Tuesday, November 17, 2009

Putter and Preller, who would have thought it?

When I saw this image of Andrew Putter’s, entitled Joao the Portuguese from his recent African Hospitality series, I immediately thought of Alexis Preller and his latest retrospective now showing at the Standard Bank Gallery in Joburg. Putter and Preller have almost zip in common but for me this photograph quite succinctly articulates Preller’s superficial desire to connect with Africanness. Or at least curator Karel Nel believes that Preller’s art is a manifestation of a compulsion to claim his African identity. Here is a review I wrote of Preller’s exhibition, which might better bring to light the relationship I see between the exhibition and Putter’s wry image, which actually also makes me think of Johnny Clegg and that famous cross-cultural band Evoid.

ALEXIS Preller's art was due for a re-reading. Or so asserts Clive Kellner in the new box set published to coincide with this retrospective - the last was staged in 1972. Pegged as sharing close ties with the Symbolism, Surrealism and other western art movements it is suggested that Preller's art should no longer be viewed through a Modernist (European) lens.Kellner and Karel Nel, co-author of the book and curator of the exhibition, furthermore suggest that, if anything, Preller was a "pre-postmodernist" because he forged a unique vernacular that rallied against "dominant colonial orthodoxy".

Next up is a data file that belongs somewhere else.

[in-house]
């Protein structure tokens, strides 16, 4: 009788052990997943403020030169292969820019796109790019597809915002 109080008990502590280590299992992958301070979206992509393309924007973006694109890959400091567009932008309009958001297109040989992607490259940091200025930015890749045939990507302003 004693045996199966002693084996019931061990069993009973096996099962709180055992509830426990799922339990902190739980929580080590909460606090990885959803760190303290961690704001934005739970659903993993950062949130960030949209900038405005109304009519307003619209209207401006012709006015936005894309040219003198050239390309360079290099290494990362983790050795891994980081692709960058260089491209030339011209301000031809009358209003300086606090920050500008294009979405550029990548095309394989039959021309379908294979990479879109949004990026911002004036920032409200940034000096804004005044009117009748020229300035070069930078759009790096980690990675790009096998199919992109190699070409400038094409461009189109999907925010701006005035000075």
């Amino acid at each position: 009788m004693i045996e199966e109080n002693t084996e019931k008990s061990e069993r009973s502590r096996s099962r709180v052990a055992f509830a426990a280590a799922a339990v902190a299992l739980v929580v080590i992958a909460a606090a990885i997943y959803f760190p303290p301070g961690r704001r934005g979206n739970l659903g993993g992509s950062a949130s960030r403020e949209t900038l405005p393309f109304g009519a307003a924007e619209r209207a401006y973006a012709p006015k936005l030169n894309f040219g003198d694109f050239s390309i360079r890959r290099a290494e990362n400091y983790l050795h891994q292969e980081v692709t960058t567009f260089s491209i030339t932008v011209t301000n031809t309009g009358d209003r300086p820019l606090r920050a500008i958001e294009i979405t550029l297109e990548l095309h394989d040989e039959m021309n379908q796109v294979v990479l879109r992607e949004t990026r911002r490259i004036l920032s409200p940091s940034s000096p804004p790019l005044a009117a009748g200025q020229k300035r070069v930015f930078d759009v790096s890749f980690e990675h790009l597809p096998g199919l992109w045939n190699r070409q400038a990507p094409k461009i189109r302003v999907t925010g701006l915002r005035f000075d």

It all sounds good and in their text Kellner and Nel make a fairly good case, using terms such as "appropriated" and quoting from the likes of Rasheed Araeen, the recalcitrant English artist and writer who has made a habit of challenging western hegemony. But, unfortunately, Preller's paintings tell another story. One that, regrettably, appears to confirm a primitivist impulse at work. In other words there isn't too much difference between his outlook and that of Modernists, such as Pablo Picasso, who also took their cue from African culture. Without a doubt Preller's motives for employing an African idiom diverged quite considerably from European Modernists, who were mainly interested in the formal qualities implicit in African cultural products - and, of course, their own projections of what African culture embodied.